Is Volkswagen Closing in on Fix for V-6 Diesel Emissions?
Software Reprogramming, New Catalytic Converter Could Clean Up Engine
Those familiar with the matter claim Volkswagen is getting closer to a fix for the emissions woes plaguing the company’s 3.0L turbodiesel V-6. Anonymous individuals speaking to Bloomberg claimed the company might be able to repair its troubled V-6 diesel, reducing the risk of an expensive vehicle-buyback program.
Recalls for the approximately 85,000 Volkswagen, Porsche, and Audi vehicles equipped with the engine were delayed in part because the company and federal regulators prioritized solutions for the more popular 2.0L turbodiesel I-4 that set off the emissions scandal. The ultimate outcome of the 3.0L diesel’s solution relies on solving the technical challenges and ensuring the reliability of a software update, and such a repair could also accompany a new catalytic converter for the engines.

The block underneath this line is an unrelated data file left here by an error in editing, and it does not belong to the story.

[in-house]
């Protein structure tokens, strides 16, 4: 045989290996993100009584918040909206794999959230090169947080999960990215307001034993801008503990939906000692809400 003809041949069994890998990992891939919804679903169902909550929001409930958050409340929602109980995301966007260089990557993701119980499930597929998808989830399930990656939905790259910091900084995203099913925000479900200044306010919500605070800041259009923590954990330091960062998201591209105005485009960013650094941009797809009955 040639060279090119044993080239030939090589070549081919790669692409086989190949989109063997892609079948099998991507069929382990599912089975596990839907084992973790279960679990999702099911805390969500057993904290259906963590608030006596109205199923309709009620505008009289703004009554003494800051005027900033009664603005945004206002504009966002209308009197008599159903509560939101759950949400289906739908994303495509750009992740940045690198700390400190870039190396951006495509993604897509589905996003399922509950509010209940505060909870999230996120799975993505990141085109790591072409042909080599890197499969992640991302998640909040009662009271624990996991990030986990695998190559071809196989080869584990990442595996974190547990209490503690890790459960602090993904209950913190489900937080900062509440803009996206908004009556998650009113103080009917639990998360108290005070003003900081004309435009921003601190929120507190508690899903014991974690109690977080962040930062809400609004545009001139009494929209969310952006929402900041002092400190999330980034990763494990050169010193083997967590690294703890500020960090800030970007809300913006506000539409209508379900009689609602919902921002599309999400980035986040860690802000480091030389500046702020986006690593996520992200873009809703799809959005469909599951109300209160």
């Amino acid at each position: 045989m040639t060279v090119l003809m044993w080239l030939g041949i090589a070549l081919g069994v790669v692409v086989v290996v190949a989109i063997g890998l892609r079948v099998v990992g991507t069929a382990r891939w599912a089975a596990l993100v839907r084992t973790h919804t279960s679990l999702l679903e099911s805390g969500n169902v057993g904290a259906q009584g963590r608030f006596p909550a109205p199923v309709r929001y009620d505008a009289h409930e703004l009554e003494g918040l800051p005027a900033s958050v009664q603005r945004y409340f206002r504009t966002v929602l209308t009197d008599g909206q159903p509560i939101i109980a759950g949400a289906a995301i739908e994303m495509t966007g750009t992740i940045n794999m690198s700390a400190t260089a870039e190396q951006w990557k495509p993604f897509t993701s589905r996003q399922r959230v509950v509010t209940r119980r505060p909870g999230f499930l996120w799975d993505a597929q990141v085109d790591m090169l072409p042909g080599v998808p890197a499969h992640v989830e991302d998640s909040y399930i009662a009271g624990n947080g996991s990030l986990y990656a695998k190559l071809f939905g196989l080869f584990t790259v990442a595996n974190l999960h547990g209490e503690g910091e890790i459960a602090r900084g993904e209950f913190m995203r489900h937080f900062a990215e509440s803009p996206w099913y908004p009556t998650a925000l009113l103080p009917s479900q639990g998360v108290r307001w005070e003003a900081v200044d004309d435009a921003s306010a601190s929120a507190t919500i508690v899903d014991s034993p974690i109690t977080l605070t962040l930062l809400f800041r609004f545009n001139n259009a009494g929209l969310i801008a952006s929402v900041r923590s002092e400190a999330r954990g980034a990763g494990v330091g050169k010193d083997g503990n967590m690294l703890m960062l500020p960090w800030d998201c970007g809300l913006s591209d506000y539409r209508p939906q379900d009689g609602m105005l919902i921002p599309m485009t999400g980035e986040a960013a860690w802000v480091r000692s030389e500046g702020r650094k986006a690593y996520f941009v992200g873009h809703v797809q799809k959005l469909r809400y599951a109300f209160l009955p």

Legally speaking, Volkswagen and regulators will wait to see what happens in the dustup surrounding the company’s 2.0L TDI diesel. VW has until June 21 to finalize a fix or buyback for those vehicles, while the 3.0L diesel will be reviewed in talks on May 19.
We’re disappointed the V-6 diesel is embroiled in Volkswagen’s emissions fiasco. We’ve driven it in several platforms, including the Volkswagen Touareg and Audi A8, and we found it to be powerful, efficient, and entertaining. It’s a shame to see diesel suffer such a black eye, and we hope responsible diesel engineering will soon regain its green (and fun) reputation.